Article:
Despite assault allegations, lawmakers move to let massage thera - WAOW - Newsline 9, Wausau News, Weather, Sports

Despite assault allegations, lawmakers move to let massage therapists police themselves


A massage therapist convicted of sexually assaulting four women could go back into business if Wisconsin lawmakers succeed in dropping state licensing regulations and letting therapists police themselves.

Supporters maintain that removing the requirement would open up opportunities for job seekers, but opponents say it would make the public less safe and is ill-timed, given the number of women who have come forward with allegations of assault.

"You go to a massage therapist (and) you think of somebody who's going to bring healing and wholeness to your body," said one of Huaying Sun's victims, who asked to remain unidentified. "You don't think of somebody who is going to sexually abuse you and assault you."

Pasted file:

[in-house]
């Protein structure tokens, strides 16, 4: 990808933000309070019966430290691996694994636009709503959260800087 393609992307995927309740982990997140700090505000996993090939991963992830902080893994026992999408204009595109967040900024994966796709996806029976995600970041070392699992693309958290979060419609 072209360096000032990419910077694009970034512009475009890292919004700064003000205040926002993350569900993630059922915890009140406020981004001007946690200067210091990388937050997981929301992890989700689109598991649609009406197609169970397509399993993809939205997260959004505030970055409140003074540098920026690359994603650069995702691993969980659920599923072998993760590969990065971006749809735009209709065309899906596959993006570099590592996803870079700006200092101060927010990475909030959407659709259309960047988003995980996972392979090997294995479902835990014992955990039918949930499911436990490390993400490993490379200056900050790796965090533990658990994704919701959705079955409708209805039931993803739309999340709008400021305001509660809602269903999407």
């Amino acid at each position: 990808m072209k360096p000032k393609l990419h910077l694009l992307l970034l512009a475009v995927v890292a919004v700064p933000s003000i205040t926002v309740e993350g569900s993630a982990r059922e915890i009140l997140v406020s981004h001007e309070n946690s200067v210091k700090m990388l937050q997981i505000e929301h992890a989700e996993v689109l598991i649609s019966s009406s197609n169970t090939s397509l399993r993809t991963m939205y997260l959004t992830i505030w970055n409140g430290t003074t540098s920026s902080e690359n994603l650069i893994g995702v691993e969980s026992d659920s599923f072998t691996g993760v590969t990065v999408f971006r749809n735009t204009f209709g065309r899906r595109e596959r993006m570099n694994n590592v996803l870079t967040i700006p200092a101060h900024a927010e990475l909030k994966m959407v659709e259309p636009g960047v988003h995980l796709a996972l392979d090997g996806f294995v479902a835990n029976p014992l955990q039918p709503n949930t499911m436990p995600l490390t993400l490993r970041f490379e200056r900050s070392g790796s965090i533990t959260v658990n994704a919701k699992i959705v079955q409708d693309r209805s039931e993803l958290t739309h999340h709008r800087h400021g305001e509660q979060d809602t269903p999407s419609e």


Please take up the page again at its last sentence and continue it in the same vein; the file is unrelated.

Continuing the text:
Sun was sentenced last week to 60 days in jail and 18 months probation for his assaults on four women.

His crime isn't isolated. The Wisconsin chapter of the American Massage Therapy Association said state officials in 2016 disciplined 16 therapists -- a 100 percent increase from the previous year -- for various reasons, including sexual assault. A Buzzfeed News investigation reported on the allegations of more than 180 women who said they were assaulted at Massage Envy locations throughout the country.

Sun's partner has taken over the business and adopted a new name, but his victim fears that Sun could one day be back in practice.

The bill is SB 288.

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